The project transforms Rwanda’s rural communities and economy through climate information and historic data reconstruction.

NAIROBI, May 18 — At the inaugural Africa Climate Smart Agriculture Summit 2018 held by the Aid & International Development Forum (AIDF), the Rwanda Climate Services for Agriculture project was announced as the winner of the first Climate Smart Agriculture Project of the Year Award.

The Climate Smart Agriculture Project of the Year Award 2018 recognizes outstanding projects that bring together multiple stakeholders in the agriculture ecosystem—from governments, donors, and NGOs to the private sector—to form new partnerships that improve productivity, resilience, and efficiency while lowering carbon output. Nominations were judged on a variety of factors, including creative approach to solving real challenges; proven impact and ability to demonstrate environmental, climate, social and economic impact; the longevity of the projects; and potential for self-sufficiency. The panel of judges included members from the Eastern Africa Farmers Federation, International Center for Tropical Agriculture (CIAT), United Nations Environment, and Aid & International Development Forum (AIDF). From more than 50 submissions, only 10 projects were shortlisted, and the list was released earlier in May 2018.

Project team being interviewed at the award ceremony. Photo: Alex Virero (CCAFS) 

Funded by the United States Agency for International Development (USAID), led by the CGIAR Research Program on Climate Change, Agriculture and Food Security (CCAFS) and implemented by the International Center for Tropical Agriculture (CIAT), the Rwanda Climate Services for Agriculture project seeks to transform Rwanda’s rural communities and economy through climate risk management with an overall goal of improving agricultural planning and food security in the face of climate change.

Other project partners include the International Research Institute for Climate and Society (IRI), the International Livestock Research Institute (ILRI), the World Agroforestry Centre (ICRAF), the Rwanda Agriculture and Animal Resources Development Board (RAB), Meteo Rwanda, the University of Reading, Radio Huguka, DERN, N-Frnds, and Caritas (Caritas Kibungo, Caritas Butare and Caritas Kibuye).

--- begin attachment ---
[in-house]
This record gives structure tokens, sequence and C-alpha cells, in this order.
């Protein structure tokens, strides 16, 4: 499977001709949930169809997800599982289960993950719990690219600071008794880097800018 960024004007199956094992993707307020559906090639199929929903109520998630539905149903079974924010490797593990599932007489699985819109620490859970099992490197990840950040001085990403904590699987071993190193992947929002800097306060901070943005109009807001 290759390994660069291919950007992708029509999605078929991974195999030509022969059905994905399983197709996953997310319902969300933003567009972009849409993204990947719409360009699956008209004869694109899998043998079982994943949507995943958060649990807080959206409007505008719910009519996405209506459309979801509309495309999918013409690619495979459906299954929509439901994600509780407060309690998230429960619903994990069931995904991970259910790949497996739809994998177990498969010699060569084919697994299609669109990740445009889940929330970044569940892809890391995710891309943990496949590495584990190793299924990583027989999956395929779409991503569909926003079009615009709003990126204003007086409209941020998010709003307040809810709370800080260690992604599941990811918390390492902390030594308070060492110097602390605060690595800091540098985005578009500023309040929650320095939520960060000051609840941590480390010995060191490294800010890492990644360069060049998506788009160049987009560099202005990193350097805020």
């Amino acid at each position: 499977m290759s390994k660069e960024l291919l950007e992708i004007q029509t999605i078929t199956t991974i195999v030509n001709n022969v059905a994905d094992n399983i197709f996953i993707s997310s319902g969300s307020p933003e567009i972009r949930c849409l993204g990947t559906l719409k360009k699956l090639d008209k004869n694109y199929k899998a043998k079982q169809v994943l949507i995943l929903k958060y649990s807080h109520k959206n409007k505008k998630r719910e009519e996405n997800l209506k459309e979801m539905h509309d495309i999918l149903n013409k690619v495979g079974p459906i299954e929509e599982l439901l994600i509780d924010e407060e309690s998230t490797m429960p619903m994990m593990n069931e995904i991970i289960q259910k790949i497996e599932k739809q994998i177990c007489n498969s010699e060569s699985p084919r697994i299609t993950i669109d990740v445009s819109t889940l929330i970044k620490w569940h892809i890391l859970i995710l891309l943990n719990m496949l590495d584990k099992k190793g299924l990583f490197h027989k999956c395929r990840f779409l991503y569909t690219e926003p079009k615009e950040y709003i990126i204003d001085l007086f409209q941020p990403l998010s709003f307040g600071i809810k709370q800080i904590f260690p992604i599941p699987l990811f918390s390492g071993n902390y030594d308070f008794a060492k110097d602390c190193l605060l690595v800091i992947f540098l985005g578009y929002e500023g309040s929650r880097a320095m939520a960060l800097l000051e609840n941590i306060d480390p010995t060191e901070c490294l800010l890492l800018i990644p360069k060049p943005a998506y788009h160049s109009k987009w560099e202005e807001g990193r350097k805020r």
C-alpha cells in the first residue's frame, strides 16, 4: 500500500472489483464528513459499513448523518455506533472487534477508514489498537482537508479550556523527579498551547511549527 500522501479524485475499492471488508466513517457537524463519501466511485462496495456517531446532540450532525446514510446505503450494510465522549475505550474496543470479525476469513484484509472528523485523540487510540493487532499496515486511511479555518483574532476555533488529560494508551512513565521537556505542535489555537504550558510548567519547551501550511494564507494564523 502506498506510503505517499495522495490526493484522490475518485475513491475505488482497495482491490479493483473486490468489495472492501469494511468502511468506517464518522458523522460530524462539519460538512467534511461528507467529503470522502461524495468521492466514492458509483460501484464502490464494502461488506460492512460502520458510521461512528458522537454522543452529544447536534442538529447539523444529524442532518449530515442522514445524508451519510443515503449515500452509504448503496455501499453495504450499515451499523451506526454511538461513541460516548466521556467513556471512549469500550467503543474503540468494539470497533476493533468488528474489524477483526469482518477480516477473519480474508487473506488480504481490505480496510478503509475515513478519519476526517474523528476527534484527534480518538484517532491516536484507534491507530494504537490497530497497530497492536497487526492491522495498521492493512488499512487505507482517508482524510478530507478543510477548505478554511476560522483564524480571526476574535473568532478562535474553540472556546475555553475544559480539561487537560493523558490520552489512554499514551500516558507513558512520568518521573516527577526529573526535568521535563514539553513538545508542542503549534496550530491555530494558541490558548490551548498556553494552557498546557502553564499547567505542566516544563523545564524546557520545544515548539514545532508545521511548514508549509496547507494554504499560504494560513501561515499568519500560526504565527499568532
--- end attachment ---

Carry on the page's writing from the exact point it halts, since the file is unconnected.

We are so glad to win the first ever Climate Smart Agriculture Project of the Year Award during the #CSAAfrica Summit happening in Nairobi. @CIAT_ @CIAT_Africa @HarvestPlusRw @USAIDRwanda @FollowAIDF
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— RCSAgriculture (@RwandaCSA) May 15, 2018

"Our collective work benefits from a particularly strong set of government and local and international partners and generous support from USAID at the level needed to strengthen Rwanda’s capacity to produce, deliver and use climate services. This investment of human and financial resources, and innovative solutions such as ENACTS and PICSA, have made it possible to make things that have previously only been demonstrated a pilot scale work for farmers on a national scale,” says Jim Hansen, leader of the CCAFS Climate Services and Safety Nets Flagship Program.

 It is essential to build on local governance structures. For example, the hybrid of the 'Twigire Muhinzi' homegrown extension service system and PICSA, enables farmer champions in villages to rapidly reach a large number of farmers with weather and climate information to effectively inform farmers’ decisions at farm, household and community levels,” adds Desire Kagabo, CCAFS Rwanda Climate Services for Agriculture Project Coordinator based at CIAT.

Now about two-thirds of the way through the four-year project, there have already been significant accomplishments on several fronts. Building on the IRI’s Enhancing National Climate Services (ENACTS) approach, the project supported Meteo-Rwanda to fill gaps in its historical climate records, and use the new high-resolution data set to produce one of the most advanced suites of online climate information tools and products for agricultural decision-makers available in Sub-Saharan Africa.

The project is working with partners to integrate climate services into Rwanda’s national agricultural extension service, by training extension staff and volunteer farmers in a process known as Participatory Integrated Climate Services for Agriculture (PICSA). The trained agricultural extension personnel have led 75,000 farmers through the process of understanding local historical and forecast climate information and incorporating it into their farm and livelihood planning. The project also works with Radio Huguka, a rural radio station covering 75% of the country, to regularly broadcast weather information and innovative programming about its use for agricultural decision-making. Finally, the project has worked with Rwanda’s government and the World Meteorological Organization to develop a national climate services framework that will oversee and foster sustained coproduction, assessment and improvement of climate services.

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